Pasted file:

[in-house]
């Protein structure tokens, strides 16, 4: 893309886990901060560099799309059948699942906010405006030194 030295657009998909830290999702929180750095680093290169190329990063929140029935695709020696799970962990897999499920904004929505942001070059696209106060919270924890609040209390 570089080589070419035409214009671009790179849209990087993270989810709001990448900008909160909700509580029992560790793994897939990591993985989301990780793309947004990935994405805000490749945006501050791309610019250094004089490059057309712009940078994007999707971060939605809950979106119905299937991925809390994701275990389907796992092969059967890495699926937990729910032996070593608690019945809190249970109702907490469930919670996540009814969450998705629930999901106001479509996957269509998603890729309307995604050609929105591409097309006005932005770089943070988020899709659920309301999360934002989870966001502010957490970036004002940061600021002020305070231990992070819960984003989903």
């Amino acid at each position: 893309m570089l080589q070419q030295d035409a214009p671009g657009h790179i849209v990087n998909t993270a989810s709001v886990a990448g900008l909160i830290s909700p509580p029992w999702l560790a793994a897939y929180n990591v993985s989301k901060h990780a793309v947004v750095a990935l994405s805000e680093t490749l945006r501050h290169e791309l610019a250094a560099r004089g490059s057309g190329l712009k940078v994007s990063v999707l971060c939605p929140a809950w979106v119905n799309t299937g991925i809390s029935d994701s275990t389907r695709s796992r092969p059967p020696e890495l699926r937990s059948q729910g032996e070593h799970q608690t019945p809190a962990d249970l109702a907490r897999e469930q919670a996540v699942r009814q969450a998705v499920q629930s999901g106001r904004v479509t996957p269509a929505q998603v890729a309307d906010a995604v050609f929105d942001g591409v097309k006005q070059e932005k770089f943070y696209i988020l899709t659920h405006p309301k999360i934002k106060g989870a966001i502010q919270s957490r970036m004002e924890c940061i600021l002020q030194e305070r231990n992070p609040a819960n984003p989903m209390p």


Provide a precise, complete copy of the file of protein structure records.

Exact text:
[in-house]
């Protein structure tokens, strides 16, 4: 893309886990901060560099799309059948699942906010405006030194 030295657009998909830290999702929180750095680093290169190329990063929140029935695709020696799970962990897999499920904004929505942001070059696209106060919270924890609040209390 570089080589070419035409214009671009790179849209990087993270989810709001990448900008909160909700509580029992560790793994897939990591993985989301990780793309947004990935994405805000490749945006501050791309610019250094004089490059057309712009940078994007999707971060939605809950979106119905299937991925809390994701275990389907796992092969059967890495699926937990729910032996070593608690019945809190249970109702907490469930919670996540009814969450998705629930999901106001479509996957269509998603890729309307995604050609929105591409097309006005932005770089943070988020899709659920309301999360934002989870966001502010957490970036004002940061600021002020305070231990992070819960984003989903």
């Amino acid at each position: 893309m570089l080589q070419q030295d035409a214009p671009g657009h790179i849209v990087n998909t993270a989810s709001v886990a990448g900008l909160i830290s909700p509580p029992w999702l560790a793994a897939y929180n990591v993985s989301k901060h990780a793309v947004v750095a990935l994405s805000e680093t490749l945006r501050h290169e791309l610019a250094a560099r004089g490059s057309g190329l712009k940078v994007s990063v999707l971060c939605p929140a809950w979106v119905n799309t299937g991925i809390s029935d994701s275990t389907r695709s796992r092969p059967p020696e890495l699926r937990s059948q729910g032996e070593h799970q608690t019945p809190a962990d249970l109702a907490r897999e469930q919670a996540v699942r009814q969450a998705v499920q629930s999901g106001r904004v479509t996957p269509a929505q998603v890729a309307d906010a995604v050609f929105d942001g591409v097309k006005q070059e932005k770089f943070y696209i988020l899709t659920h405006p309301k999360i934002k106060g989870a966001i502010q919270s957490r970036m004002e924890c940061i600021l002020q030194e305070r231990n992070p609040a819960n984003p989903m209390p």